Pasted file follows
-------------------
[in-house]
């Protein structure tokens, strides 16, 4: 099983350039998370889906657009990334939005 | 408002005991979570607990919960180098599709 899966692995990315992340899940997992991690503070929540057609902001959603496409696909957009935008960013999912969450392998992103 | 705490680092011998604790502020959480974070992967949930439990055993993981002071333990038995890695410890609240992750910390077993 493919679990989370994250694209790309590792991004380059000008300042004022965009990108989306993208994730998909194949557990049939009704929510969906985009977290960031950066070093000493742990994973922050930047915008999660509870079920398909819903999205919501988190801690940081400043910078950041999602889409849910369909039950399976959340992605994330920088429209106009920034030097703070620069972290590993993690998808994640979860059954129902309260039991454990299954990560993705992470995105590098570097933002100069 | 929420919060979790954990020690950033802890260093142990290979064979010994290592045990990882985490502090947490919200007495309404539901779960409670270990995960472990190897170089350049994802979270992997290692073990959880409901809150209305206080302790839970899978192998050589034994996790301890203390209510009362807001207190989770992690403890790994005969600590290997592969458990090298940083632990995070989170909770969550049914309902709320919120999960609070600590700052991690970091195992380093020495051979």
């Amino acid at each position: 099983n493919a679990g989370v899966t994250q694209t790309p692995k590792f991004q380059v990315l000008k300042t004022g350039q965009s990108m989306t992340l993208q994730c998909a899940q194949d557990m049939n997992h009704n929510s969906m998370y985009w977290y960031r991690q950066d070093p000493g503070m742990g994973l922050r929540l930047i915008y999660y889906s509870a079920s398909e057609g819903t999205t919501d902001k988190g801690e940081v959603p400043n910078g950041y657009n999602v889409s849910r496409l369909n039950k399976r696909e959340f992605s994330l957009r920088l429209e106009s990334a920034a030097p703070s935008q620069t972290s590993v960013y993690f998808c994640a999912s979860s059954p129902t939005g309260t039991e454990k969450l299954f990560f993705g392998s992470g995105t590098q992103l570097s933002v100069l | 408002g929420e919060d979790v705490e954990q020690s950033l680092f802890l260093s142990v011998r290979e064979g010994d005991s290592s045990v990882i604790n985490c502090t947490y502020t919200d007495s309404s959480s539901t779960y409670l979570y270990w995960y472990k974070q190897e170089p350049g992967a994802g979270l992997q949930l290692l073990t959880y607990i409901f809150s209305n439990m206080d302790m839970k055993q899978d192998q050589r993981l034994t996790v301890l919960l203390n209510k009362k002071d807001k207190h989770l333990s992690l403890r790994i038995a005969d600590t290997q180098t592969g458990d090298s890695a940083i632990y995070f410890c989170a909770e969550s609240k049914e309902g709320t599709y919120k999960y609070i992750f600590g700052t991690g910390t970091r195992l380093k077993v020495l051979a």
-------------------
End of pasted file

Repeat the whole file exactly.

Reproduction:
[in-house]
């Protein structure tokens, strides 16, 4: 099983350039998370889906657009990334939005 | 408002005991979570607990919960180098599709 899966692995990315992340899940997992991690503070929540057609902001959603496409696909957009935008960013999912969450392998992103 | 705490680092011998604790502020959480974070992967949930439990055993993981002071333990038995890695410890609240992750910390077993 493919679990989370994250694209790309590792991004380059000008300042004022965009990108989306993208994730998909194949557990049939009704929510969906985009977290960031950066070093000493742990994973922050930047915008999660509870079920398909819903999205919501988190801690940081400043910078950041999602889409849910369909039950399976959340992605994330920088429209106009920034030097703070620069972290590993993690998808994640979860059954129902309260039991454990299954990560993705992470995105590098570097933002100069 | 929420919060979790954990020690950033802890260093142990290979064979010994290592045990990882985490502090947490919200007495309404539901779960409670270990995960472990190897170089350049994802979270992997290692073990959880409901809150209305206080302790839970899978192998050589034994996790301890203390209510009362807001207190989770992690403890790994005969600590290997592969458990090298940083632990995070989170909770969550049914309902709320919120999960609070600590700052991690970091195992380093020495051979």
């Amino acid at each position: 099983n493919a679990g989370v899966t994250q694209t790309p692995k590792f991004q380059v990315l000008k300042t004022g350039q965009s990108m989306t992340l993208q994730c998909a899940q194949d557990m049939n997992h009704n929510s969906m998370y985009w977290y960031r991690q950066d070093p000493g503070m742990g994973l922050r929540l930047i915008y999660y889906s509870a079920s398909e057609g819903t999205t919501d902001k988190g801690e940081v959603p400043n910078g950041y657009n999602v889409s849910r496409l369909n039950k399976r696909e959340f992605s994330l957009r920088l429209e106009s990334a920034a030097p703070s935008q620069t972290s590993v960013y993690f998808c994640a999912s979860s059954p129902t939005g309260t039991e454990k969450l299954f990560f993705g392998s992470g995105t590098q992103l570097s933002v100069l | 408002g929420e919060d979790v705490e954990q020690s950033l680092f802890l260093s142990v011998r290979e064979g010994d005991s290592s045990v990882i604790n985490c502090t947490y502020t919200d007495s309404s959480s539901t779960y409670l979570y270990w995960y472990k974070q190897e170089p350049g992967a994802g979270l992997q949930l290692l073990t959880y607990i409901f809150s209305n439990m206080d302790m839970k055993q899978d192998q050589r993981l034994t996790v301890l919960l203390n209510k009362k002071d807001k207190h989770l333990s992690l403890r790994i038995a005969d600590t290997q180098t592969g458990d090298s890695a940083i632990y995070f410890c989170a909770e969550s609240k049914e309902g709320t599709y919120k999960y609070i992750f600590g700052t991690g910390t970091r195992l380093k077993v020495l051979a």